While I haven’t been able to forget what I’ve been through with my own mental health, the experience has served as an important vehicle for me to create change.
I want to help contribute to the growing network where men feel comfortable in verbalising their struggles and create a community that embodies mateship and authenticity. I foresee these elements as key to breaking down the stigma surrounding what has long been a complex issue.
I have also been lucky to have my own friendship group and a strong circle of trust that has supported me on my journey.
Not a lot of my teammates (or people in general) know about my experience with mental health, but having the support of the few people I’ve told has been critical.
People such as Neville Jetta and Christian Petracca have helped me to become more open about my experiences, and they have both been incredibly helpful in sharing the Mendl journey.
I can attest to the fact that Nev is one of the most genuine and down-to-earth people that I’ve met. He’s seen similar experiences before, among those close to him and he made me feel extremely comfortable to open up and talk to him about what I’ve been going through.
That’s the kind of community of men I want Mendl to embody.
We want Mendl to be known throughout the community as a brand that strongly supports mental health, to seek out men who have difficulty verbalising their struggles to hopefully provide them with the hidden handshake, the invisible platform and the known brand that represents support, mateship and authenticity.
Perhaps the recognition of another who wears the Mendl logo will give a moment’s connection, buoying them through the day or maybe it encourages a dialogue.
Perhaps it gives them the motivation to sit down with their best friend to discuss a recent downward trend.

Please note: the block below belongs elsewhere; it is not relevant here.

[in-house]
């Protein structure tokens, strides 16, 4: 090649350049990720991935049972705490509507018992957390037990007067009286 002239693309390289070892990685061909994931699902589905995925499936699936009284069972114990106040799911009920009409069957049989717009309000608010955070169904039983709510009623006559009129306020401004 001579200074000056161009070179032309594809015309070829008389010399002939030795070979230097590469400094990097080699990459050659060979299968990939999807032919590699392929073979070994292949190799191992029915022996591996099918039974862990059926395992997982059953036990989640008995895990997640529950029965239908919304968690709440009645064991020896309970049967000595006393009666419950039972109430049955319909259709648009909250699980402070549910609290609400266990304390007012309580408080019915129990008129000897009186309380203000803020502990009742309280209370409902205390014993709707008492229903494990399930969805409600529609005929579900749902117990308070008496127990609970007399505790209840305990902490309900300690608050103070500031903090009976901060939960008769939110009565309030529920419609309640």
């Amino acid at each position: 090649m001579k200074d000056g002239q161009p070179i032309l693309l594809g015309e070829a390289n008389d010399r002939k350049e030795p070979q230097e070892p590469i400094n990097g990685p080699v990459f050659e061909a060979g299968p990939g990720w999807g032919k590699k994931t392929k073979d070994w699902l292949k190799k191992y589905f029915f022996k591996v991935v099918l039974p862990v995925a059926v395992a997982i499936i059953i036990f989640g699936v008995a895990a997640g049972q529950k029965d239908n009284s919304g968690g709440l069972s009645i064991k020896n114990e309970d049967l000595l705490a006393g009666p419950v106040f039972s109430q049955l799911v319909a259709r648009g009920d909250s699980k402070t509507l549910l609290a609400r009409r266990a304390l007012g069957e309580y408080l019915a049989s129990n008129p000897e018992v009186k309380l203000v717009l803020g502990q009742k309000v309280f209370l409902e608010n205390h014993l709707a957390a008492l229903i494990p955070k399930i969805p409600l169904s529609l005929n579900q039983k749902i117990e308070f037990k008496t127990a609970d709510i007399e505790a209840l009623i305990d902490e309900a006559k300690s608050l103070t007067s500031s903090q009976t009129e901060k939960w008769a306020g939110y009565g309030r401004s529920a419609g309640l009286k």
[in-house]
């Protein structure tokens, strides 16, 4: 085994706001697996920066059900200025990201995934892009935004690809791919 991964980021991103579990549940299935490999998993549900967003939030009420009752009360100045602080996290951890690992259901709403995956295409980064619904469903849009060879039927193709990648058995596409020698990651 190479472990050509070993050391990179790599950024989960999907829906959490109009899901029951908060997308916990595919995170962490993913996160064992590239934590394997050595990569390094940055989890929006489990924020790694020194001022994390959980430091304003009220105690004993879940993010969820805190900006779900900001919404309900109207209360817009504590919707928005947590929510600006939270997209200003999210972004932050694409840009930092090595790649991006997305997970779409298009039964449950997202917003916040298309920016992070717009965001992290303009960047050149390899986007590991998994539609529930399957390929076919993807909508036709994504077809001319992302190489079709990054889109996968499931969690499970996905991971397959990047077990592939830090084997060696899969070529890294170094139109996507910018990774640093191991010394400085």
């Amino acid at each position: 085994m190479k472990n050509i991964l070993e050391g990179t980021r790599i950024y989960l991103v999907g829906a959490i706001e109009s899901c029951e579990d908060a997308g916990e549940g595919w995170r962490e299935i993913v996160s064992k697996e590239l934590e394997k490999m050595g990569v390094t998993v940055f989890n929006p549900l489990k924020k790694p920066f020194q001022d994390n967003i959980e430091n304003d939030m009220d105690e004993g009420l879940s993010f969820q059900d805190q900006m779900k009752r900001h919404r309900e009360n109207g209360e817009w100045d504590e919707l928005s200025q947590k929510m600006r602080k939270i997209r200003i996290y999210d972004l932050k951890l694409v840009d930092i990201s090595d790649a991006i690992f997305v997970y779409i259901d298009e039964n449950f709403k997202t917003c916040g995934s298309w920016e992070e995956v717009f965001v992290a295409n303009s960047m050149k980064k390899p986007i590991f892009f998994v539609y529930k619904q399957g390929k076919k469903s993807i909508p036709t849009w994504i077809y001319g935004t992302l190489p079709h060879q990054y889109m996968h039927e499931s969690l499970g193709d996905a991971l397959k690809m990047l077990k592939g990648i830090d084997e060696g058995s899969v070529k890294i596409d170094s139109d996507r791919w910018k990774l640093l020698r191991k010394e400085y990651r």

Either way, the importance is with a quiet acknowledgement of a support network of males who seek conversation as a method to calm a busy or struggling mind.
Each month we will also highlight a mental health charity for the great work they’re doing. All of our profits will be donated to assist these groups.
We have long acknowledged and recognised the incredible work that a number of charities are already doing in the mental health sphere in Melbourne and nationally.
Hannan (left) with Mendl co-founder Mark Losewitz (right)
I’m sure a lot of people will say this; but there’s no one fix for mental health.
The process of managing how someone is feeling is unique to each person.
For my own experience, my family are spread throughout Australia and I find a lot of relief in keeping in contact with them regularly.
I still find that when I’m going through the motions of life a little bit aimlessly, it is easy for my mind to wander.
Those are the times I find myself feeling that anxiety again and worrying about things that I probably shouldn’t be.
In times like these I lean on my network of friends and family, and more recently, Mendl has provided a positive distraction. Hopefully in time, the Mendl brand and network can come to similarly provide that support for others too, just like it has for me.
Need Support? If you know someone who requires urgent assistance or support, please contact:
Suicide call back service: 1300 659 467
Lifeline: 13 11 14
Kids Helpline: 1800 551 800
Support for AFL Players: If you are a current or past AFL Player and would like to know more about our specialised wellbeing and mental health services please contact the AFL Players’ Association at firstname.lastname@example.org or Tel. 03-8651 4300 (Mon to Fri, 9am – 5pm).